Despite a fast start in which the Rams dictated the tempo with a fast break offense and a resilient and defiant defense, a pair of huge miscues shifted the lead and momentum in favor of the Giants.
When all was said and done, New York emerged with a 28-16 victory and improved to 1-1 on the season. The Rams fall to 0-2 with the loss.
“We kept shooting ourselves in the foot until we had no foot left,” left tackleRodger Saffold said. “We have to just keep from stopping ourselves and just play the game.”
Much like last week’s season opening loss to the Eagles, the Rams again played a talented NFC East opponent. And again, the Rams found themselves in a competitive battle in which they showed right away they can play with some of the league’s better teams.
But despite any type of fast start or plays that appeared to have the Rams tracking toward a victory, an avalanche of mental errors that resulted in penalties, red zone woes and turnovers led to the only statistic that truly matters: points for the opponent.
“(It was) a little bit of the same story as last week,” coach Steve Spagnuolo said. “I thought there were a number of times we shot ourselves in the foot. It’s very difficult to beat these football teams, any football team in this league when you find a way to beat yourself. If you can win like that first then you can go from there.”
All indications from the way the game started had it looking the Rams were going to jump all over the Giants early. After getting a defensive stop to start the game, the Rams came out in a no-huddle offense designed to keep the Giants in the same personnel and keep them off balance.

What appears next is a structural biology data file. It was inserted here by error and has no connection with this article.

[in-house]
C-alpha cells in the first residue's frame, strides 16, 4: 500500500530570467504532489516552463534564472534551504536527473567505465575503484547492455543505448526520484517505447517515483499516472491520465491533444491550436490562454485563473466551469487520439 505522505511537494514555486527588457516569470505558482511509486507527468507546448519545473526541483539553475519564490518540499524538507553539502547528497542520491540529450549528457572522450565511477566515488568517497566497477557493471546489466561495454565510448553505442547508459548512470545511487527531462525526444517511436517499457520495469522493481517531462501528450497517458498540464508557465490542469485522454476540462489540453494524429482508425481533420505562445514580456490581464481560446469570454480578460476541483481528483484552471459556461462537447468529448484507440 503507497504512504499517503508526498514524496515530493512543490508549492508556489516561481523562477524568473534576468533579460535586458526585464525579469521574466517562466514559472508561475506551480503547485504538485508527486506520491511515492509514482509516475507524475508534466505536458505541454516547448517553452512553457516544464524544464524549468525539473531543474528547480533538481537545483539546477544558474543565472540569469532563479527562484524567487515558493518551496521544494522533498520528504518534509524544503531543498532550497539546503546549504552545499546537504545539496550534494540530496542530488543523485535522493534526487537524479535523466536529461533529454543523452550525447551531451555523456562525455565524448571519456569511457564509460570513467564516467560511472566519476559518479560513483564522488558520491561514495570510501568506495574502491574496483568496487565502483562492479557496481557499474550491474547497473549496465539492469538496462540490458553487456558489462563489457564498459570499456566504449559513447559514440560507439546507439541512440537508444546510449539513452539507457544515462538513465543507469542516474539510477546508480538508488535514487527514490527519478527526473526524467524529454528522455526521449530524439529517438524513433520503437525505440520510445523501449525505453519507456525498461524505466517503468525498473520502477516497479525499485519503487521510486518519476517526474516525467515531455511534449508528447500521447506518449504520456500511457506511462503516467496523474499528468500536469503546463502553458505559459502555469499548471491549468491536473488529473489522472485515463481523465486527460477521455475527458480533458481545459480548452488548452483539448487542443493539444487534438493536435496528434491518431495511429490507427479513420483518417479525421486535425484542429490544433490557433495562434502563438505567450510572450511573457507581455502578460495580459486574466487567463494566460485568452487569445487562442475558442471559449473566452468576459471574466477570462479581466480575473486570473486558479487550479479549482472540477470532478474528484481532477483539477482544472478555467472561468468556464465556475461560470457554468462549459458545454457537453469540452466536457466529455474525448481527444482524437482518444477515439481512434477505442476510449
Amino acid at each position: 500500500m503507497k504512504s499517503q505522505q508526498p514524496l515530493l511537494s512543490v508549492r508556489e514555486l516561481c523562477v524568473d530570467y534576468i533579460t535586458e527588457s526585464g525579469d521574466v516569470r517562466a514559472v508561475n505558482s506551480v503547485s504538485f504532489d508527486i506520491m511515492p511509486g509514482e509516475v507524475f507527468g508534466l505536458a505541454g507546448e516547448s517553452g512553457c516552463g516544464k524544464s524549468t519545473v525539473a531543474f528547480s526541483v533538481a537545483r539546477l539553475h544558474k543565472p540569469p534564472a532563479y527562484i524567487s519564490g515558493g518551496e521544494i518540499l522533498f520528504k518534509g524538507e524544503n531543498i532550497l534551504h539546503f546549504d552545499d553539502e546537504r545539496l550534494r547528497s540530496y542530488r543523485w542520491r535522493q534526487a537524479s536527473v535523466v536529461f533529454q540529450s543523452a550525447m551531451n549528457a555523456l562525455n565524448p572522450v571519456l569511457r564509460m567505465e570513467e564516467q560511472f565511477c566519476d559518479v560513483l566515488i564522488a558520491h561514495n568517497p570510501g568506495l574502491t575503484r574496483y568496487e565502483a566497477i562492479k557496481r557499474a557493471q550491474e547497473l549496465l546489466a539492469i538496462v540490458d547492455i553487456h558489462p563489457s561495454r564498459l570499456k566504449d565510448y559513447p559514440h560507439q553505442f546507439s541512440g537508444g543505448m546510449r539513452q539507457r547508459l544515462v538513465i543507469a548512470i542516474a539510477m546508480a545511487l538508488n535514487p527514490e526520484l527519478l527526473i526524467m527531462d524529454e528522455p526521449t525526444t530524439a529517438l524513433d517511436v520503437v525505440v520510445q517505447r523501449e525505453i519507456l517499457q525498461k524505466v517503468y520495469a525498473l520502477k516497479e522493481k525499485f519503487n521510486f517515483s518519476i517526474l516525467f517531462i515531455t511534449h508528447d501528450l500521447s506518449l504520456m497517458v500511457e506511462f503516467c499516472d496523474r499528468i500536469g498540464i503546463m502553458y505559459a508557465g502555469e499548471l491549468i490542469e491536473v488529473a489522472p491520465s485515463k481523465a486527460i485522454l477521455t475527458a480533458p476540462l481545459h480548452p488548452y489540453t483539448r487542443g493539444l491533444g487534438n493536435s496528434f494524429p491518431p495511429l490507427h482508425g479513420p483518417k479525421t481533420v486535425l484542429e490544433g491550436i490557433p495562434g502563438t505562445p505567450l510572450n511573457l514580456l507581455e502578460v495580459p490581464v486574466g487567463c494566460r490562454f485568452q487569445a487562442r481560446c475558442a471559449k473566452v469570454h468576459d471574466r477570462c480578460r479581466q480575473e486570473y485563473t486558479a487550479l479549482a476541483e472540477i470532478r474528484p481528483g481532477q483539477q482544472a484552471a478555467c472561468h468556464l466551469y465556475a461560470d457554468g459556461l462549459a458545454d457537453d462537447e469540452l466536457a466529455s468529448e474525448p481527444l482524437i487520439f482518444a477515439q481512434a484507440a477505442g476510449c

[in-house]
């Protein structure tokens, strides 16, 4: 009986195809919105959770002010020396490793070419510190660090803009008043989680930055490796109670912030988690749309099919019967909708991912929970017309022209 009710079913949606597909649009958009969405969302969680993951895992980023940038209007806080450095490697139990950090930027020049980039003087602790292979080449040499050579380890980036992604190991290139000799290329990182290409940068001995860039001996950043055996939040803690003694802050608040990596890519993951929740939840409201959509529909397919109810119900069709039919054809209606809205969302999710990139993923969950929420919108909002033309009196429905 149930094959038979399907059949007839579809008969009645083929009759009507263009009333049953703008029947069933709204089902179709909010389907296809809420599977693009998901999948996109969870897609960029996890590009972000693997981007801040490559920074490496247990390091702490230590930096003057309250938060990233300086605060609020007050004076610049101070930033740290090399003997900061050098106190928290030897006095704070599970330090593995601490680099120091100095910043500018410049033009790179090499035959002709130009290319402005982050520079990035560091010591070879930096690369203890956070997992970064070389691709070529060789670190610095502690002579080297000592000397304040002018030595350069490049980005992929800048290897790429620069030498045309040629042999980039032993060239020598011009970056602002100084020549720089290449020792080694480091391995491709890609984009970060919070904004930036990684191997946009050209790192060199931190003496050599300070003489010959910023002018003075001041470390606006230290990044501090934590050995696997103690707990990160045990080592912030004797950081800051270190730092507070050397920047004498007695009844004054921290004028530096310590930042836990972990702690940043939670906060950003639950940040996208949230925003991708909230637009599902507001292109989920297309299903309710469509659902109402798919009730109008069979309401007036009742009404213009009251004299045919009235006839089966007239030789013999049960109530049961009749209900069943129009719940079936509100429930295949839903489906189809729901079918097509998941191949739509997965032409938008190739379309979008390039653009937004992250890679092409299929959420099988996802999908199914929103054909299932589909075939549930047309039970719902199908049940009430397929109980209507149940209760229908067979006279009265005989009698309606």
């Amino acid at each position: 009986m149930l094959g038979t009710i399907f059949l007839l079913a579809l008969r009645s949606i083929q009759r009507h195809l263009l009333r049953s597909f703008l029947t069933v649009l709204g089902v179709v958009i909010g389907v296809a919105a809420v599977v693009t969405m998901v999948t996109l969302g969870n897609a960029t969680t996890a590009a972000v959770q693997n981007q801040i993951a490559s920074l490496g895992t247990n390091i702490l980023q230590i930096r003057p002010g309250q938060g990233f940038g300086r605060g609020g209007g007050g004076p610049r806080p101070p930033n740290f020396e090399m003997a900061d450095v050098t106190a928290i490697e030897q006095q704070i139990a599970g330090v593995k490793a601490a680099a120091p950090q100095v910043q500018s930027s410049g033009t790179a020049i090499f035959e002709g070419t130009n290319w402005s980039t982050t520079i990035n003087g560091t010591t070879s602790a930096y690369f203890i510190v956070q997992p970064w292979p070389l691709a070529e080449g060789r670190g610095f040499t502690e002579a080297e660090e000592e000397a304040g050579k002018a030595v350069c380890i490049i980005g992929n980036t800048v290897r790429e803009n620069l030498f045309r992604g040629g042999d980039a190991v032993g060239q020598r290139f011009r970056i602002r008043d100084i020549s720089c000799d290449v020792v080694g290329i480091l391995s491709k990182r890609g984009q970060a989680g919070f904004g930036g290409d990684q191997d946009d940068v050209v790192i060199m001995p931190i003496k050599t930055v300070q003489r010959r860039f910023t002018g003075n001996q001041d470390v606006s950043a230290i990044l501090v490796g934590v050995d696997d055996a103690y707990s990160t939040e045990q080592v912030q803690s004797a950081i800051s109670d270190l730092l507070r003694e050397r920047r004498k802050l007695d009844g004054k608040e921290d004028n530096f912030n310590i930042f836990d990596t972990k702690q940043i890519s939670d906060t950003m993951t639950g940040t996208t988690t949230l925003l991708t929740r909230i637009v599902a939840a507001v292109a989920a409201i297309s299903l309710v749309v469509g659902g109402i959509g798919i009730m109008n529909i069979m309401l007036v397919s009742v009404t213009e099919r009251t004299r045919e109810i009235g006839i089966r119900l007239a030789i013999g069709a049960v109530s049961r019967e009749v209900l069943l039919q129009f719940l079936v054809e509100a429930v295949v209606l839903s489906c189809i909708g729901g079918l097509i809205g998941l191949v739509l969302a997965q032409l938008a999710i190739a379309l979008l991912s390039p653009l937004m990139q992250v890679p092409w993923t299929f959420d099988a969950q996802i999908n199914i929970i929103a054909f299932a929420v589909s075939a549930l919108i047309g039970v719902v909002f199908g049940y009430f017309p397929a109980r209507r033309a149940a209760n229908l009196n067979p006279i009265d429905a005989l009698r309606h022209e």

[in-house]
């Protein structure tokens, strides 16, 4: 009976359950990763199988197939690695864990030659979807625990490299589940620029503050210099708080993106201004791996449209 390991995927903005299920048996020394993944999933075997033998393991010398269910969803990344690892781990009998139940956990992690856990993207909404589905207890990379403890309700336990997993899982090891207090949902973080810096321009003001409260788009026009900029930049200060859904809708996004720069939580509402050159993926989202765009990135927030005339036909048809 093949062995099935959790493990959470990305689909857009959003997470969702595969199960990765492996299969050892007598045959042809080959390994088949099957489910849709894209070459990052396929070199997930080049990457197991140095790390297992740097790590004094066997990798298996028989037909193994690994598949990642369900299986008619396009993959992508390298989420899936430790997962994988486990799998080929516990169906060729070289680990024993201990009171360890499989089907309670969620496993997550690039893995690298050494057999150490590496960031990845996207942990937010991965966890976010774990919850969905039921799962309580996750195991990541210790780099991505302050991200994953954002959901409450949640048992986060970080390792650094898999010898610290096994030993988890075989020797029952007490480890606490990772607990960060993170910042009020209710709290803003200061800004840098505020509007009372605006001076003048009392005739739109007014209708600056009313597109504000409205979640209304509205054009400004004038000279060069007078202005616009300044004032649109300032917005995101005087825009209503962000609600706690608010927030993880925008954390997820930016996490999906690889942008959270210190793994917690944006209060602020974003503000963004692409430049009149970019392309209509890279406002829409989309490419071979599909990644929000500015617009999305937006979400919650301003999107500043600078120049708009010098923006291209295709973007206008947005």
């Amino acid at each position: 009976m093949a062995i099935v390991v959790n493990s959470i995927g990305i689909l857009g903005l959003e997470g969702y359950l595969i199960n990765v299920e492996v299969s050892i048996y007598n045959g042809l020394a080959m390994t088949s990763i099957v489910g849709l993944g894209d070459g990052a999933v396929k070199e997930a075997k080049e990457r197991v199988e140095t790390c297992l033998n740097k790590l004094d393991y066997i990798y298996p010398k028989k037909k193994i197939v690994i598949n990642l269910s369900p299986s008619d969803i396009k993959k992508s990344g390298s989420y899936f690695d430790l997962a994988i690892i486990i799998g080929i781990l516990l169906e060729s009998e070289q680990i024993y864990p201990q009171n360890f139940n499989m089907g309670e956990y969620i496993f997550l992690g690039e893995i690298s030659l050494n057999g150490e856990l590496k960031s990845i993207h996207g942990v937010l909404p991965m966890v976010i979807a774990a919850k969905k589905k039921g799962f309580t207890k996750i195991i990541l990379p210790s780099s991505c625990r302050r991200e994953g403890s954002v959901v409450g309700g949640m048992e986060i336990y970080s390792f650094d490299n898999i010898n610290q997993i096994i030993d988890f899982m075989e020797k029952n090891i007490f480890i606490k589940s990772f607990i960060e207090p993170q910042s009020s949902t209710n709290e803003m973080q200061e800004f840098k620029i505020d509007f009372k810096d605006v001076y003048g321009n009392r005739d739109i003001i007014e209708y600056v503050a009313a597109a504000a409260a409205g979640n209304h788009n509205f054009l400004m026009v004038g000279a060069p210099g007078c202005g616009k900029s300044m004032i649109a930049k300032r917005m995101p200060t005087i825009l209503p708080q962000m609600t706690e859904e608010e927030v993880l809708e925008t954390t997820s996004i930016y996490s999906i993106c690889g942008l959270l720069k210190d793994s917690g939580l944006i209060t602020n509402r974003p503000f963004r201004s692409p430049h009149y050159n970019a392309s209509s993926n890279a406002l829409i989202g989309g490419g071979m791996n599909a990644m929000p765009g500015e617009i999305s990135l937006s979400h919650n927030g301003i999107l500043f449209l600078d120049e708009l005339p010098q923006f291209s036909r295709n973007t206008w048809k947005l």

Quarterback Sam Bradford – who was schooled in a similar offense at Oklahoma – directed it perfectly, firing darts all over the field including a 68-yard catch, roll and run for receiver Danario Alexander.
Alexander was tracked down at the 1-yard line and that’s where the problems began anew for the Rams. Running back Cadillac Williams was stopped for a loss of 1 and Bradford fired incomplete twice, leaving kickerJosh Brown to boot a 21-yard field goal for a quick 3-0 lead.
That was just the beginning of the failed red zone opportunities, though. The Rams would get inside New York’s 20 three more times and come away with a touchdown just once when Alexander climbed the ladder for a 19-yard touchdown that would account for the final margin.